Monday, June 15, 2009

Remember that Algebra you took in High School and never though you would need again? JP discusses the competition conundrum.

There’s been a lot of conversation recently about competition and the inability of cars to race side by side. After seeing the racing in person at Indy and Milwaukee I had some suspicions, but after seeing Texas there was no doubt that there is a problem.

The shift to the 122 inch wheel base and removal of various specialized aerodynamic components for oval races may have made the budgets slightly more reasonable but unfortunately has had ill effects on the quality of the racing. While it remains early in the season, instead of making things more competitive, we may go through the oval season with only two teams in victory lane whereas last year we had three.

Many people have begun to weigh in on what’s needed. Perhaps the strangest example being Mario Andretti quoted as saying the series needed more Milka Dunnos. IE - Slower cars that serve as moving chicanes – or - Latino women wearing hip hugger pants. I’ll let you decipher his motives for yourselves. While Dixon benefitted from a slower Schekter at Milwaukee and Mario may have a taste in women that puzzles the rest of us, I am not sure a wider disparity in average speed is really what the series needs.

Dixon mentioned trimming out the cars though I am skeptical of suggestions coming from members of either of the top two teams. The last thing we need is the rich to get richer.

I will note – that I am not an expert in how the cars operate or could be changed to improve the racing. I will suggest what the ideal changes might result in to bring more drama to the on track racing competition. As to how to make that happen, I will leave that to someone really smart, like JR Hildebrand.

Remembering back to a lot of the racing I have seen over the years, I recall a lot more instances of Tortoise and Hare racing within fuel stints than we have seen this year. By Tortoise and Hare racing I am referring here to where some cars, the Hares, were fast early, and either used up tires or fuel quicker and drew back to the field to be caught by the Tortoises. The cars that were set up to run slower initially but preserved tires over a fuel stint.

What we have now is a series of exclusively Hares (or Tortoises, if you are Robin Miller). All cars are set up initially very similarly and the permanence of performance is not sensitive to the initial setup. The average speed of a car is generally X, with B being a multiplier based on the quality of the team or driver and diminishes by Y for each lap after 10 laps. Speed for a given lap (t) is roughly = Xt*B – Yt. The stuff before the minus sign is referred to as initial setup speed and the stuff after the minus sign is referred to as the decay rate. If the only thing in this equation that changes is the B, then the racing is going to be pretty poor because the decay rate of the equation, Y, is the same for everyone. The only thing that differs from competitor to competitor is B, and B is constant throughout the entire race.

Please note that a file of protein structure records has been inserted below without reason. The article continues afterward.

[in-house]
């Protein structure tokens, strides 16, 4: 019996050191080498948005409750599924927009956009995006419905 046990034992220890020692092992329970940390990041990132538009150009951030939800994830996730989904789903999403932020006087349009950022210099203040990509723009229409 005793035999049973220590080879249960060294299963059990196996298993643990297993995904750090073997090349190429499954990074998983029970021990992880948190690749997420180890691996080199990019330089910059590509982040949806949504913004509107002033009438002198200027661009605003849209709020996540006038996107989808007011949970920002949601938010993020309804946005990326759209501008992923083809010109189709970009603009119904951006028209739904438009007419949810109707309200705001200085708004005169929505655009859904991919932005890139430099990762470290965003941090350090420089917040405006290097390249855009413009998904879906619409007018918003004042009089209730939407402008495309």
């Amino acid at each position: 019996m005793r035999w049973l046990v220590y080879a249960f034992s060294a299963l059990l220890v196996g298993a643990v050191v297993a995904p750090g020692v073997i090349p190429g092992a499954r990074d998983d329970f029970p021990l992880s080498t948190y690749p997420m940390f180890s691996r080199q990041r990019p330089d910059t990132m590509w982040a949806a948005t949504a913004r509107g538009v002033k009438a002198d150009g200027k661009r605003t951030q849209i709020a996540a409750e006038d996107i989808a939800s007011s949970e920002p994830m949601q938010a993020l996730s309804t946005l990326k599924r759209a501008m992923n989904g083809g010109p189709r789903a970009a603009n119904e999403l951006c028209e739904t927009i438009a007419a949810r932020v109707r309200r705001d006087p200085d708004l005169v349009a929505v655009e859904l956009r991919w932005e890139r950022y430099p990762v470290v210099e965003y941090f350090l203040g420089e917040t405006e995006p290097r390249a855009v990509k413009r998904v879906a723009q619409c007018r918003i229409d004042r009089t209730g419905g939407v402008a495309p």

What would be more ideal are a set of rules or changes in cars or tires where a wider variation in B is possible, but comes at a cost of C which is a new term in the decay rate of our speed equation. The speed equation now becomes Xt*B – Yt*C. Where if B increases by 1 then C > 1. SO you can buy yourself a little extra speed up front but you loose it quicker as the run goes on as the balance of the car changes with the burning of fuel or a more sensitive tire loses tread sooner.

Let’s say car P is set up with a low B and C, but car Q is set up with a higher B and C. If Car P starts a fuel stint in front of Q then Q, which is faster initially, catches up to and pressures P for the lead. If he succeeds by passing P then after a while of leading, the aggressive setup that allowed P to get the lead causes the car to go away faster than Q, who’s car is more consistent throughout the run. Q then begins to reel in P and has the potential to pass him back for the lead.

If technological freedom can create a situation where the average speed of cars is equal over the length of a fuel stretch, but the ways in which cars obtain that average can be quite different – then we are onto something. Such an arrangement creates situations where twice within a fuel stint a faster car is confronting a slower one.

The question becomes, if there really were tortoise and hare set ups, wouldn’t everyone migrate to one or other negating the competitive benefits?? That depends on the philosophy of the race team – Many or Few yellows anticipated??? If you expect many, then you go the hare setup, if you don’t expect many then you go the tortoise setup. If you are in the back of the field and need to move up in a hurry you might go with the hare setup hoping to gain spots and then block like Helio once the car goes away. If you are up front and have the benefit of clean air to run in you might go the tortoise route and have more speed deeper into the run.

Of course I can’t imagine creating this scenario is easy to engineer. It probably means giving back the wheelbase and various aero options while at the same time asking your tire sponsor to make a tire with a little less permanence. You risk in some teams just running faster overall and a team or driver complaining about tires going away too soon. Perhaps someone at the league competition office needs to give JR a call…

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